J&J said that Auris’s platform will complement technologies it currently has in development with Verb Surgical for robotic general surgery and the orthopedic platform it obtained when it acquired Orthotaxy.

“We are focused on building a connected, data-driven digital ecosystem that pairs our market-leading surgical solutions with advanced technologies to improve the patient experience. The passionate team and differentiated innovation from Auris will help us amplify the power of digital surgery to address unmet clinical needs and lead a transformation in surgical care and lung cancer intervention,” J&J medical devices worldwide chair Ashley McEvoy said in a press release.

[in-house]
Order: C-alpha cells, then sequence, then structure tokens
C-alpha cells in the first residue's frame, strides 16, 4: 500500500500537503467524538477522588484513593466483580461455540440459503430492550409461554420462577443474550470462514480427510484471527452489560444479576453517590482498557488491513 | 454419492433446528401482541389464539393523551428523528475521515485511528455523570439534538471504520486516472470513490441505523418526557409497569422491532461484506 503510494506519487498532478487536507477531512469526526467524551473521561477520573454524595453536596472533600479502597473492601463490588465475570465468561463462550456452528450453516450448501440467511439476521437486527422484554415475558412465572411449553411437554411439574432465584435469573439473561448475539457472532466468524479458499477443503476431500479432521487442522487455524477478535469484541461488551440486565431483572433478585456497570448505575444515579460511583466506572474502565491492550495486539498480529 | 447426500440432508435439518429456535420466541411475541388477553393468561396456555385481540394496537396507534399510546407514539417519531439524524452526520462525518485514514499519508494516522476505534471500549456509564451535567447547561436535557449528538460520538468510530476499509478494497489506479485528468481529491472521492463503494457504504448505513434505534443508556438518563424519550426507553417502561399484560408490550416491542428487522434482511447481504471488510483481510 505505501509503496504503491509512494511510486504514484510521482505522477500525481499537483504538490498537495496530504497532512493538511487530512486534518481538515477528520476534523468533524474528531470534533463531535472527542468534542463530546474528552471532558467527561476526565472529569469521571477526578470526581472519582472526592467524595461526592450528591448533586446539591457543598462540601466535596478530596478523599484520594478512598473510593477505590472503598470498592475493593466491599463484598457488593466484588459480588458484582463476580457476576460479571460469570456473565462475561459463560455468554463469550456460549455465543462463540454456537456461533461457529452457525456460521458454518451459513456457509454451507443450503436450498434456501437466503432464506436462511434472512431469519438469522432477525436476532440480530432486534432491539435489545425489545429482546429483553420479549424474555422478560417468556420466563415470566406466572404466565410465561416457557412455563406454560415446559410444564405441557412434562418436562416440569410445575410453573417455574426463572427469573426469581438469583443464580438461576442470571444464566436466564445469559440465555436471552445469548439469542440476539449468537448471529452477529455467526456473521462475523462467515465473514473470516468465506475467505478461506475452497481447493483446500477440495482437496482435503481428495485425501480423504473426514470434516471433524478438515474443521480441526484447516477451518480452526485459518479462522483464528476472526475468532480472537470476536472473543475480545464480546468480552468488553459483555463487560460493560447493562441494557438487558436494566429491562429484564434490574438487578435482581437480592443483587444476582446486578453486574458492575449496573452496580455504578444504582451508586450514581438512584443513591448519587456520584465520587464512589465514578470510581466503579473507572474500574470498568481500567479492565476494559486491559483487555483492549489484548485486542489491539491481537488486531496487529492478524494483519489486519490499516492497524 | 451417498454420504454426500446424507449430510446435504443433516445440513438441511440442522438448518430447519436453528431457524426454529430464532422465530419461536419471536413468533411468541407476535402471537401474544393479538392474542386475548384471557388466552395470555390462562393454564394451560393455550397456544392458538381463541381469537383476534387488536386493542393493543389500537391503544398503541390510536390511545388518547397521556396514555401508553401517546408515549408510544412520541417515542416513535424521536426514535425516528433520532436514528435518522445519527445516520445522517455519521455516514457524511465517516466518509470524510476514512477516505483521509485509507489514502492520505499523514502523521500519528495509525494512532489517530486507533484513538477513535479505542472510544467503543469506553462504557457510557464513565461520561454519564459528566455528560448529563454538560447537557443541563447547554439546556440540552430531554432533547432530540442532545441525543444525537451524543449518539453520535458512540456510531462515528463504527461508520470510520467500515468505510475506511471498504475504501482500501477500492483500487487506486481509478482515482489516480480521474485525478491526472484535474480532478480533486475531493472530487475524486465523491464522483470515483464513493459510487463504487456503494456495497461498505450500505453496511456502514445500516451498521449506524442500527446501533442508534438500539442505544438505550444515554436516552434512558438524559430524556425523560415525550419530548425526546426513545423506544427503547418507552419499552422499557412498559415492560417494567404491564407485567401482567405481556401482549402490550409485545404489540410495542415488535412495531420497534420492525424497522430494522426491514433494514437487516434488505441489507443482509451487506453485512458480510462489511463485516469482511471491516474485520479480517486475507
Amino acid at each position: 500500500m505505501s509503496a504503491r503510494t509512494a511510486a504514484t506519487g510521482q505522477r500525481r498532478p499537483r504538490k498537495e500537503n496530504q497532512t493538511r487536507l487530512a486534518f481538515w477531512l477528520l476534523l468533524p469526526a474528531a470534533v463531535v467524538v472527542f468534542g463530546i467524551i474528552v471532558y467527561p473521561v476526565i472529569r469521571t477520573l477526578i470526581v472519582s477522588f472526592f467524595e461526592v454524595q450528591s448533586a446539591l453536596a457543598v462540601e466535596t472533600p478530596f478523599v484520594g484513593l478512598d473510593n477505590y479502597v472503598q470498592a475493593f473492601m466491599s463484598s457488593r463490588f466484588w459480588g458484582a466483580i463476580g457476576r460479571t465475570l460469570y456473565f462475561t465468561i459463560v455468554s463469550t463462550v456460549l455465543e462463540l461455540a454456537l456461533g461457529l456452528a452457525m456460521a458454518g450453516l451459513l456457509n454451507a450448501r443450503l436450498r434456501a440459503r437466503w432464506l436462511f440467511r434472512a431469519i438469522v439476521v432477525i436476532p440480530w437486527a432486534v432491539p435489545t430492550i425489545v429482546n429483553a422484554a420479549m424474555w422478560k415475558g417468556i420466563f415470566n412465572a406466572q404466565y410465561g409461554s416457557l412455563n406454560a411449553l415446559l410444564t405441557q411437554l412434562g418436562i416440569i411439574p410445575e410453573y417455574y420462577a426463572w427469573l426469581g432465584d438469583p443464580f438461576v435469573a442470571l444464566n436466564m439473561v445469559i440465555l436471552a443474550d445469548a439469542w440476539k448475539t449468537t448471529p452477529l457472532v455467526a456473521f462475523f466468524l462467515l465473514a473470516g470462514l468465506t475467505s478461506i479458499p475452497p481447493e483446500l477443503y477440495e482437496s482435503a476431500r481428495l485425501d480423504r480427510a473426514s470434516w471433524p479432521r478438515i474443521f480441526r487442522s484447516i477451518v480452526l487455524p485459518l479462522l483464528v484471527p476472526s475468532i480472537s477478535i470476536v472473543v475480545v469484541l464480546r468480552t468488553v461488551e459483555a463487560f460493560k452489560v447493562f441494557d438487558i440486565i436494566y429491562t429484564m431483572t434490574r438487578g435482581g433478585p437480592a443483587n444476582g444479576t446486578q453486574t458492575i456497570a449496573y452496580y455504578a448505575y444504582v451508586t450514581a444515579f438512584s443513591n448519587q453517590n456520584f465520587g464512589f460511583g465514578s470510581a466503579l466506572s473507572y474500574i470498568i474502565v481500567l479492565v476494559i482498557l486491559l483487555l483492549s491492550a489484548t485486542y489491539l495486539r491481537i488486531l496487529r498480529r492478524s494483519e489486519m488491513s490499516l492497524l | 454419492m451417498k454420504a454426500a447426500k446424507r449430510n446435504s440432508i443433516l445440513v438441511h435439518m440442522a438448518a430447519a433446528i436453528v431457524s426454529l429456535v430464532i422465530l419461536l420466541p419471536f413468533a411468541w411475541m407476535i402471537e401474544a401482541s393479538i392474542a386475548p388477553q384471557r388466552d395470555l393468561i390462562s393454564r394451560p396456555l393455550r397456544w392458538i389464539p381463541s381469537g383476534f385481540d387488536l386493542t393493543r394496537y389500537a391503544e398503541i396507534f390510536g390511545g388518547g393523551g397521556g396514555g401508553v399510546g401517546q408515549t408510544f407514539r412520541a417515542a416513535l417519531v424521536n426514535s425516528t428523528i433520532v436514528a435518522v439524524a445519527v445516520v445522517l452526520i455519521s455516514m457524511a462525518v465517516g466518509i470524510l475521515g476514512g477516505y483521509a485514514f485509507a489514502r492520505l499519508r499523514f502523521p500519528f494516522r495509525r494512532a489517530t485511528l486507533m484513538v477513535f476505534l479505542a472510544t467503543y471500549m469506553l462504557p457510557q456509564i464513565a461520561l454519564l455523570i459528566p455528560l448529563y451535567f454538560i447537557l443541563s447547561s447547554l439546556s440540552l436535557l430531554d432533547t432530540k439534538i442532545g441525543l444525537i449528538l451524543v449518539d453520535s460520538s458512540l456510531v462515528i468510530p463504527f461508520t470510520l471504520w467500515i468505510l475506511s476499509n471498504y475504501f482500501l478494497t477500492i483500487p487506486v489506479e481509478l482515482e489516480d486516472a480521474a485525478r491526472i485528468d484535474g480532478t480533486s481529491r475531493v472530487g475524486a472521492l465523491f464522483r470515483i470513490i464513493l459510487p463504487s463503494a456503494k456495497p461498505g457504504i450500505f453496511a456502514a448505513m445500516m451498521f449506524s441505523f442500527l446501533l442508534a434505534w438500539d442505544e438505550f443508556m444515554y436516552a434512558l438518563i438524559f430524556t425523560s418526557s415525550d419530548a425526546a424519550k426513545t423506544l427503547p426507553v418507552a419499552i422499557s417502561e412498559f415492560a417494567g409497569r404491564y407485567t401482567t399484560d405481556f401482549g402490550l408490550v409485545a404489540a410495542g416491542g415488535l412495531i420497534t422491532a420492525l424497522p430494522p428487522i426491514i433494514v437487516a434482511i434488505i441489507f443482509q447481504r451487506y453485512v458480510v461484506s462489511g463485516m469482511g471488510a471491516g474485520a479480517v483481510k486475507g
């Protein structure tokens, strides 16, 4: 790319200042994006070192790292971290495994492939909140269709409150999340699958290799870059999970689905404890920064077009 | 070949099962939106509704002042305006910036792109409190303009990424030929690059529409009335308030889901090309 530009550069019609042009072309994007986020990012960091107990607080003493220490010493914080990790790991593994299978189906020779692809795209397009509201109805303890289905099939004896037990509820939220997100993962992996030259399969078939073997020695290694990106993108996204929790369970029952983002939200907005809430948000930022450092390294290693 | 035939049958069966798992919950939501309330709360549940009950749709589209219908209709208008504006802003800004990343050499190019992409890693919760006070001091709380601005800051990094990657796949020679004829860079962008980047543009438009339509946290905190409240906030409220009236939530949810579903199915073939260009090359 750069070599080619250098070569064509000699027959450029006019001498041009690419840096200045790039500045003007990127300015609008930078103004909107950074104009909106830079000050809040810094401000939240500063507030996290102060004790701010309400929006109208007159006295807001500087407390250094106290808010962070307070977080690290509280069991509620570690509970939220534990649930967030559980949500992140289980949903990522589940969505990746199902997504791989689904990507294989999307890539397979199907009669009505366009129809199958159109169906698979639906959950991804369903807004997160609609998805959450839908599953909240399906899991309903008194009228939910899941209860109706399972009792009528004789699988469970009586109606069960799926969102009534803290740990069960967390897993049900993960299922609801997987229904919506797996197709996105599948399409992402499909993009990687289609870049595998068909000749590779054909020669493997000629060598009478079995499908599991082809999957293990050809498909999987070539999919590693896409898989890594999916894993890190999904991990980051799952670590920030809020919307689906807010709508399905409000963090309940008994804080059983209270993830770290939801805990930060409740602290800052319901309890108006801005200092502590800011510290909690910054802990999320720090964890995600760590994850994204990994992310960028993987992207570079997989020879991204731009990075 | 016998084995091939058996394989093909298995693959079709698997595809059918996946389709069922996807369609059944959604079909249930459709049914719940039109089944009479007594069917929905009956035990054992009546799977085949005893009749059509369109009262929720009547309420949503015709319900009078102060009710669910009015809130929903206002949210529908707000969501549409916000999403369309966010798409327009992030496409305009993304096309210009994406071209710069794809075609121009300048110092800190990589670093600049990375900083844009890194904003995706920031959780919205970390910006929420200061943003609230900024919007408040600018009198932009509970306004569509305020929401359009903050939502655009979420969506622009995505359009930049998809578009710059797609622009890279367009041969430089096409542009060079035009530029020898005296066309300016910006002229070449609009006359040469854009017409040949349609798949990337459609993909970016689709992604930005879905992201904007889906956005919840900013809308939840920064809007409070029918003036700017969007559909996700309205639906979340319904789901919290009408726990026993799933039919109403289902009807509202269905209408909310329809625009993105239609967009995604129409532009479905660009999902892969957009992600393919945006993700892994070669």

In a separate announcement, the company also said it sold its Advanced Sterilization Products biz to Fortive for a total of $2.8 billion, with $2.7 billion in cash from Fortive and $100 million in retained net receivables. J&J said that the ASP biz had a net revenue of approximately $800 million last year.

The ASP division includes capital, consumables and software for use in low-temperature terminal sterilization and high-level disinfection of reusable surgical instruments, the company said in a press release.

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Sterilization plant closures: Here’s why you need to care

(Image by Jose Fontano on Unsplash)